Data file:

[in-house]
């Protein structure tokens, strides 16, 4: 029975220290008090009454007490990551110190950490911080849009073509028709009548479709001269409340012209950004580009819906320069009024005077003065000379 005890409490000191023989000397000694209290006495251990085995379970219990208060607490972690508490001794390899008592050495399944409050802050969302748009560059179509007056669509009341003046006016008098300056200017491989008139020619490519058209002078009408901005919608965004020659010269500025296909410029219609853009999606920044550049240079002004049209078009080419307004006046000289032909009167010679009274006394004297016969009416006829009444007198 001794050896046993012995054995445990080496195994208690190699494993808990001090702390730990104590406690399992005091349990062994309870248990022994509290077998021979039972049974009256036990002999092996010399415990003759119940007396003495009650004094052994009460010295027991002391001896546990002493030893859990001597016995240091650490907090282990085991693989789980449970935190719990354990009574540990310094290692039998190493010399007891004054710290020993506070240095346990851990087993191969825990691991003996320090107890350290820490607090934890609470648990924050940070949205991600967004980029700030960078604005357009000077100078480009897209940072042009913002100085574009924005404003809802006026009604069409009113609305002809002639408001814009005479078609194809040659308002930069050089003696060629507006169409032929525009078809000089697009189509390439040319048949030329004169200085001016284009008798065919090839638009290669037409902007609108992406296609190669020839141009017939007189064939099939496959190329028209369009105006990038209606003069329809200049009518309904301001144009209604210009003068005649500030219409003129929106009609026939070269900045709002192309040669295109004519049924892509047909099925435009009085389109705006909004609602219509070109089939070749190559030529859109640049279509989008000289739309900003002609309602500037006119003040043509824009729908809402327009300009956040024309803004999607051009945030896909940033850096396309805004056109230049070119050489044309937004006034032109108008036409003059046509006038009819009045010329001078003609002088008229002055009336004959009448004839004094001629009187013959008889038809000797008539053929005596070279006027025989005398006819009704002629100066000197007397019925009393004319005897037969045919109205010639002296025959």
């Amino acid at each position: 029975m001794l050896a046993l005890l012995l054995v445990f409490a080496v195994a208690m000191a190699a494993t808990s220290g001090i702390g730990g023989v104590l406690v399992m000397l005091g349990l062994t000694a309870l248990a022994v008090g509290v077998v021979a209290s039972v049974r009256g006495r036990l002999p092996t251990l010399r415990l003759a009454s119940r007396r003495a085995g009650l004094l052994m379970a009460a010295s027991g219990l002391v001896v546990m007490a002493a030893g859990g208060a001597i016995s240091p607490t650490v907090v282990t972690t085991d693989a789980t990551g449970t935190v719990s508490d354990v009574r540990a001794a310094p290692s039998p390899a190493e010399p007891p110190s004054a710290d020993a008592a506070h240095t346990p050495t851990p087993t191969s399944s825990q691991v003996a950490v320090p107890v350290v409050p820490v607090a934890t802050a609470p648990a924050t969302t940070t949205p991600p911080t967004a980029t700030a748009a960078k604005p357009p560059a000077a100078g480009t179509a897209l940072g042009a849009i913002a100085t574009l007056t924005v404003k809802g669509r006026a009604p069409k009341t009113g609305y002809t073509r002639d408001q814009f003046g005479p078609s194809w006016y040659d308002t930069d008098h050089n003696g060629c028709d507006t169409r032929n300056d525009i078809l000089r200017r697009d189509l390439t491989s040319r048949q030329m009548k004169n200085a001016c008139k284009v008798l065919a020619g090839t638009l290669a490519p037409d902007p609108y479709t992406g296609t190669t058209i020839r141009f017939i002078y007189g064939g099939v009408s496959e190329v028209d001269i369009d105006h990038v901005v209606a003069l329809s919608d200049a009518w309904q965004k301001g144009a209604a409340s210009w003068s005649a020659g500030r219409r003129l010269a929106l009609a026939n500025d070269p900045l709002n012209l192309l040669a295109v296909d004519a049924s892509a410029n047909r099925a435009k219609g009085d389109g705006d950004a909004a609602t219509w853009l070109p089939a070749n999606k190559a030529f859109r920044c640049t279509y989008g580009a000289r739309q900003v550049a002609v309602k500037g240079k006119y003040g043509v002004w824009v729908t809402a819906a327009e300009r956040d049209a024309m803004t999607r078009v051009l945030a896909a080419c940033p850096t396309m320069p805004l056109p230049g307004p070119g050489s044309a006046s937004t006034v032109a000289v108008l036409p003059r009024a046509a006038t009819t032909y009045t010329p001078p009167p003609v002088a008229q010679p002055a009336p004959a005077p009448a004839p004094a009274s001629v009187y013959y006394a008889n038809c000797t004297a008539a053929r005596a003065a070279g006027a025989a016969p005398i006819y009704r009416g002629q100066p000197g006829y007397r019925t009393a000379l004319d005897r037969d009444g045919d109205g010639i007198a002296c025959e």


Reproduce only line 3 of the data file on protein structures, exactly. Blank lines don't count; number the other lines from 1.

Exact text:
């Amino acid at each position: 029975m001794l050896a046993l005890l012995l054995v445990f409490a080496v195994a208690m000191a190699a494993t808990s220290g001090i702390g730990g023989v104590l406690v399992m000397l005091g349990l062994t000694a309870l248990a022994v008090g509290v077998v021979a209290s039972v049974r009256g006495r036990l002999p092996t251990l010399r415990l003759a009454s119940r007396r003495a085995g009650l004094l052994m379970a009460a010295s027991g219990l002391v001896v546990m007490a002493a030893g859990g208060a001597i016995s240091p607490t650490v907090v282990t972690t085991d693989a789980t990551g449970t935190v719990s508490d354990v009574r540990a001794a310094p290692s039998p390899a190493e010399p007891p110190s004054a710290d020993a008592a506070h240095t346990p050495t851990p087993t191969s399944s825990q691991v003996a950490v320090p107890v350290v409050p820490v607090a934890t802050a609470p648990a924050t969302t940070t949205p991600p911080t967004a980029t700030a748009a960078k604005p357009p560059a000077a100078g480009t179509a897209l940072g042009a849009i913002a100085t574009l007056t924005v404003k809802g669509r006026a009604p069409k009341t009113g609305y002809t073509r002639d408001q814009f003046g005479p078609s194809w006016y040659d308002t930069d008098h050089n003696g060629c028709d507006t169409r032929n300056d525009i078809l000089r200017r697009d189509l390439t491989s040319r048949q030329m009548k004169n200085a001016c008139k284009v008798l065919a020619g090839t638009l290669a490519p037409d902007p609108y479709t992406g296609t190669t058209i020839r141009f017939i002078y007189g064939g099939v009408s496959e190329v028209d001269i369009d105006h990038v901005v209606a003069l329809s919608d200049a009518w309904q965004k301001g144009a209604a409340s210009w003068s005649a020659g500030r219409r003129l010269a929106l009609a026939n500025d070269p900045l709002n012209l192309l040669a295109v296909d004519a049924s892509a410029n047909r099925a435009k219609g009085d389109g705006d950004a909004a609602t219509w853009l070109p089939a070749n999606k190559a030529f859109r920044c640049t279509y989008g580009a000289r739309q900003v550049a002609v309602k500037g240079k006119y003040g043509v002004w824009v729908t809402a819906a327009e300009r956040d049209a024309m803004t999607r078009v051009l945030a896909a080419c940033p850096t396309m320069p805004l056109p230049g307004p070119g050489s044309a006046s937004t006034v032109a000289v108008l036409p003059r009024a046509a006038t009819t032909y009045t010329p001078p009167p003609v002088a008229q010679p002055a009336p004959a005077p009448a004839p004094a009274s001629v009187y013959y006394a008889n038809c000797t004297a008539a053929r005596a003065a070279g006027a025989a016969p005398i006819y009704r009416g002629q100066p000197g006829y007397r019925t009393a000379l004319d005897r037969d009444g045919d109205g010639i007198a002296c025959e």